Syngenta Partners with FFA to Award Students With Scholarships
- Six U.S. college students won Syngenta Accelerating a Generation Scholarships.
- Each winner received a $2,500 scholarship and a $500 donation to their preferred charities.
- Syngenta supports the ag scholarships to encourage future leaders.
College senior Johanna Hooten has two goals: be the first in her family to receive a college degree and earn that degree without taking on student loan debt. A Syngenta Accelerating a Generation Scholarship — one of six awards given annually to students seeking agriculture degrees — is helping her achieve just that.
Hooten calls the Accelerating a Generation Scholarship "a true blessing." The scholarship is helping her remain debt-free while finishing her degree at Murray State University in southwest Kentucky.
Hooten was fascinated by pumpkins and watermelons as a child. That fascination grew into a passion for agriculture. She finds joy in teaching others about agriculture, and this is what drove her to pursue a degree in horticulture.
“I know that the only way to give others reliable information is to learn it first myself," Hooten says.
The world's population is increasing, and the amount of usable farmland is decreasing. I believe that a degree in agriculture will allow me to do my part in helping to feed the world.
Luke Heupel of Kalispell, Montana, another scholarship recipient, believes that agriculture improves the planet and its people.
"The world's population is increasing, and the amount of usable farmland is decreasing," says Heupel, a sophomore at Montana State University. "I believe that a degree in agriculture will allow me to do my part in helping to feed the world."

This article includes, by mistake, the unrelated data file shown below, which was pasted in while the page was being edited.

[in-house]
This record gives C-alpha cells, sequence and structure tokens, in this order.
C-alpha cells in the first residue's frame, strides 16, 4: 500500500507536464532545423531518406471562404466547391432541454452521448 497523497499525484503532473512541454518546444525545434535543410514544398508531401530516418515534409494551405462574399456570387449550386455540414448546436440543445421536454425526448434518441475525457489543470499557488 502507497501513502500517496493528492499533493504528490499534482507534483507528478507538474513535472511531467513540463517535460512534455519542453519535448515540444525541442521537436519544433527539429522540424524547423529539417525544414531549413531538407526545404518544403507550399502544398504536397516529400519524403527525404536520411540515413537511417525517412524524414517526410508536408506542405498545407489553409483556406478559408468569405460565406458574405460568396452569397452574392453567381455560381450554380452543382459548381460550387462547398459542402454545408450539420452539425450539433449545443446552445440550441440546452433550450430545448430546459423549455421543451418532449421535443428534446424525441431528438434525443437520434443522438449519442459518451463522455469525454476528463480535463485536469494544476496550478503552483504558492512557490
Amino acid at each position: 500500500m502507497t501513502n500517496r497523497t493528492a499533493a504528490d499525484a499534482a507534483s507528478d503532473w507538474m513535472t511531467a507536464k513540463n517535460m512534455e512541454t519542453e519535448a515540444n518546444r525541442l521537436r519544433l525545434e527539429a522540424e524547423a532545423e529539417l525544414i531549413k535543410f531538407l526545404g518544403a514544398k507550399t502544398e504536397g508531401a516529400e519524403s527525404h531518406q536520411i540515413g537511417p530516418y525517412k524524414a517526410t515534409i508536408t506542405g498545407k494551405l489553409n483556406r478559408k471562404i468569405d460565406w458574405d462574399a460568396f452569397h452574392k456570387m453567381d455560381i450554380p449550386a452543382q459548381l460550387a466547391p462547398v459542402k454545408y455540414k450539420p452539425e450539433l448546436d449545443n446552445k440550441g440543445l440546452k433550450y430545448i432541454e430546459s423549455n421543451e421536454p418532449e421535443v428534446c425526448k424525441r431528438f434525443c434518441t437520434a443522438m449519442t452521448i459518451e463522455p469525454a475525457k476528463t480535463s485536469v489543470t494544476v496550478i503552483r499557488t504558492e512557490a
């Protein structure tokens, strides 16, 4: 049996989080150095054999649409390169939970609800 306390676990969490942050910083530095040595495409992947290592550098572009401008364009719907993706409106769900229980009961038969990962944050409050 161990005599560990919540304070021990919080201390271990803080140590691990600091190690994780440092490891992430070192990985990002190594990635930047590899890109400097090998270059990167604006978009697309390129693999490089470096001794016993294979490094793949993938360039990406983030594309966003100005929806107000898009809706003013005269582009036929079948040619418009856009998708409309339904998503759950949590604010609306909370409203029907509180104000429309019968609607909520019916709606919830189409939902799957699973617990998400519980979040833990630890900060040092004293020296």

As part of the scholarship, students can designate a $500 donation to an agricultural charity or civic group. Heupel selected Field of Hope, a Christian nonprofit that provides agricultural training programs in developing countries. Hooten’s donation is earmarked for her university's arboretum.
Regan Draeger, another scholarship recipient and a senior at Ohio State University, selected her local 4-H chapter for the donation.
"These 4-H members are invested in their community, and this donation will allow them to continue serving their community to the best of their ability,” Draeger says. She knows because she joined the chapter when she was 11 years old.
The three other scholarship winners and their designated charities are:
- Taylor Baggett from Jay, Florida, a sophomore at the University of Florida, designated Farm Aid.
- Deziree Lee from Coffeyville, Kansas, a freshman at Kansas State University, designated Montgomery County 4-H Fair.
- Ashlyn Persyn from Hondo, Texas, a freshman at Texas A&M University, designated Medina Valley FFA Boosters.
Syngenta awarded the $2,500 scholarships in partnership with the National FFA Organization (FFA).
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